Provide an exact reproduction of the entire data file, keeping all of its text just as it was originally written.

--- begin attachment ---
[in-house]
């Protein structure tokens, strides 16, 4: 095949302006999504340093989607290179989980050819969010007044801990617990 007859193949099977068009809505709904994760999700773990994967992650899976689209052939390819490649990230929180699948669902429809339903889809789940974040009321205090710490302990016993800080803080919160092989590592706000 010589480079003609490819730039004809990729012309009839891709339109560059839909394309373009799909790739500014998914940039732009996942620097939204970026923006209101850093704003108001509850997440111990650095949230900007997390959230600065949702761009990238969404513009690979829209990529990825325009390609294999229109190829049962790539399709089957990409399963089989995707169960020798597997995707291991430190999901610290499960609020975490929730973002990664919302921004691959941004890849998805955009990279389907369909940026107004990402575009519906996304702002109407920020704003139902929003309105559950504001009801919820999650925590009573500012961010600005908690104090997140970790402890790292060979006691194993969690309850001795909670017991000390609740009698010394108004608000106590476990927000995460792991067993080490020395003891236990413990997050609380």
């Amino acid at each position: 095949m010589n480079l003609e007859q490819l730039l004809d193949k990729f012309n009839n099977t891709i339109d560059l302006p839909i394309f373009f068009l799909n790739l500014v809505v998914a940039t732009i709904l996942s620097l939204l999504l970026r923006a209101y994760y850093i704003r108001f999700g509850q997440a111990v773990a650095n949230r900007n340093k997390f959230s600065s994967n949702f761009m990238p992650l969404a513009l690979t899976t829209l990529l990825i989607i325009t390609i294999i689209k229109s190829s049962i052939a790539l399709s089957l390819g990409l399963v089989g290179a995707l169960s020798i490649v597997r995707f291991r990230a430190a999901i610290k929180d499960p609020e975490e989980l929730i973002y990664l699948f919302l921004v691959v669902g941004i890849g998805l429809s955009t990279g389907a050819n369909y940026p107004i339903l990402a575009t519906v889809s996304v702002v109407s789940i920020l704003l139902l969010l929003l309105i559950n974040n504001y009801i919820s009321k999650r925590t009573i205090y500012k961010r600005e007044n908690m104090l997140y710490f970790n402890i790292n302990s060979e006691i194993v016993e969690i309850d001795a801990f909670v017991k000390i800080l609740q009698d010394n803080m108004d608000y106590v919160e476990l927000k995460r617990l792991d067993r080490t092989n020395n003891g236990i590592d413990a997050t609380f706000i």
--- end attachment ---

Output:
[in-house]
């Protein structure tokens, strides 16, 4: 095949302006999504340093989607290179989980050819969010007044801990617990 007859193949099977068009809505709904994760999700773990994967992650899976689209052939390819490649990230929180699948669902429809339903889809789940974040009321205090710490302990016993800080803080919160092989590592706000 010589480079003609490819730039004809990729012309009839891709339109560059839909394309373009799909790739500014998914940039732009996942620097939204970026923006209101850093704003108001509850997440111990650095949230900007997390959230600065949702761009990238969404513009690979829209990529990825325009390609294999229109190829049962790539399709089957990409399963089989995707169960020798597997995707291991430190999901610290499960609020975490929730973002990664919302921004691959941004890849998805955009990279389907369909940026107004990402575009519906996304702002109407920020704003139902929003309105559950504001009801919820999650925590009573500012961010600005908690104090997140970790402890790292060979006691194993969690309850001795909670017991000390609740009698010394108004608000106590476990927000995460792991067993080490020395003891236990413990997050609380």
């Amino acid at each position: 095949m010589n480079l003609e007859q490819l730039l004809d193949k990729f012309n009839n099977t891709i339109d560059l302006p839909i394309f373009f068009l799909n790739l500014v809505v998914a940039t732009i709904l996942s620097l939204l999504l970026r923006a209101y994760y850093i704003r108001f999700g509850q997440a111990v773990a650095n949230r900007n340093k997390f959230s600065s994967n949702f761009m990238p992650l969404a513009l690979t899976t829209l990529l990825i989607i325009t390609i294999i689209k229109s190829s049962i052939a790539l399709s089957l390819g990409l399963v089989g290179a995707l169960s020798i490649v597997r995707f291991r990230a430190a999901i610290k929180d499960p609020e975490e989980l929730i973002y990664l699948f919302l921004v691959v669902g941004i890849g998805l429809s955009t990279g389907a050819n369909y940026p107004i339903l990402a575009t519906v889809s996304v702002v109407s789940i920020l704003l139902l969010l929003l309105i559950n974040n504001y009801i919820s009321k999650r925590t009573i205090y500012k961010r600005e007044n908690m104090l997140y710490f970790n402890i790292n302990s060979e006691i194993v016993e969690i309850d001795a801990f909670v017991k000390i800080l609740q009698d010394n803080m108004d608000y106590v919160e476990l927000k995460r617990l792991d067993r080490t092989n020395n003891g236990i590592d413990a997050t609380f706000i």